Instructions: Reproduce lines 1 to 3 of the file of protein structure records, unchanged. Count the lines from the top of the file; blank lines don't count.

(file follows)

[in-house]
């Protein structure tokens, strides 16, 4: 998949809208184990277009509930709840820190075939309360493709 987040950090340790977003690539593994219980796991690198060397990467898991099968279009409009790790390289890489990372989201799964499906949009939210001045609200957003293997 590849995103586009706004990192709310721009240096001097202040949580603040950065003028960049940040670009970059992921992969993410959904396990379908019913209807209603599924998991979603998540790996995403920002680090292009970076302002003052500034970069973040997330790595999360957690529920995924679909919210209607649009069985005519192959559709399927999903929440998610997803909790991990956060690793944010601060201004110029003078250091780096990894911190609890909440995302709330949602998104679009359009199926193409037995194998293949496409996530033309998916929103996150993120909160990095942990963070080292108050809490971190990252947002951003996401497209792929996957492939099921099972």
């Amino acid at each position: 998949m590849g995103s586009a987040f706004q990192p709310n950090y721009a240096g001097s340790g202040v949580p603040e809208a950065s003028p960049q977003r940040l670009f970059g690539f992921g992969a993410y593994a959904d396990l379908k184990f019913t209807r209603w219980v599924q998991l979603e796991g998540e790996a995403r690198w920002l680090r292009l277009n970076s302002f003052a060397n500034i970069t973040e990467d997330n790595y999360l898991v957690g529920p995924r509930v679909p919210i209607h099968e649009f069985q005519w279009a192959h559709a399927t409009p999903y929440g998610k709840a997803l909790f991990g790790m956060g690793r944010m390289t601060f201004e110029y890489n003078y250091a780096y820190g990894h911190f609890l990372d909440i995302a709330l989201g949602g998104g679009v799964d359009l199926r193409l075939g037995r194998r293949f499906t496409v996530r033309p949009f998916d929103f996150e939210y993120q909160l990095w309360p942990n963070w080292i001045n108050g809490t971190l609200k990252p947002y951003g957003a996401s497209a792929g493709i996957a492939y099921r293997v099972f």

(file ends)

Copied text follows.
[in-house]
């Protein structure tokens, strides 16, 4: 998949809208184990277009509930709840820190075939309360493709 987040950090340790977003690539593994219980796991690198060397990467898991099968279009409009790790390289890489990372989201799964499906949009939210001045609200957003293997 590849995103586009706004990192709310721009240096001097202040949580603040950065003028960049940040670009970059992921992969993410959904396990379908019913209807209603599924998991979603998540790996995403920002680090292009970076302002003052500034970069973040997330790595999360957690529920995924679909919210209607649009069985005519192959559709399927999903929440998610997803909790991990956060690793944010601060201004110029003078250091780096990894911190609890909440995302709330949602998104679009359009199926193409037995194998293949496409996530033309998916929103996150993120909160990095942990963070080292108050809490971190990252947002951003996401497209792929996957492939099921099972």
């Amino acid at each position: 998949m590849g995103s586009a987040f706004q990192p709310n950090y721009a240096g001097s340790g202040v949580p603040e809208a950065s003028p960049q977003r940040l670009f970059g690539f992921g992969a993410y593994a959904d396990l379908k184990f019913t209807r209603w219980v599924q998991l979603e796991g998540e790996a995403r690198w920002l680090r292009l277009n970076s302002f003052a060397n500034i970069t973040e990467d997330n790595y999360l898991v957690g529920p995924r509930v679909p919210i209607h099968e649009f069985q005519w279009a192959h559709a399927t409009p999903y929440g998610k709840a997803l909790f991990g790790m956060g690793r944010m390289t601060f201004e110029y890489n003078y250091a780096y820190g990894h911190f609890l990372d909440i995302a709330l989201g949602g998104g679009v799964d359009l199926r193409l075939g037995r194998r293949f499906t496409v996530r033309p949009f998916d929103f996150e939210y993120q909160l990095w309360p942990n963070w080292i001045n108050g809490t971190l609200k990252p947002y951003g957003a996401s497209a792929g493709i996957a492939y099921r293997v099972f």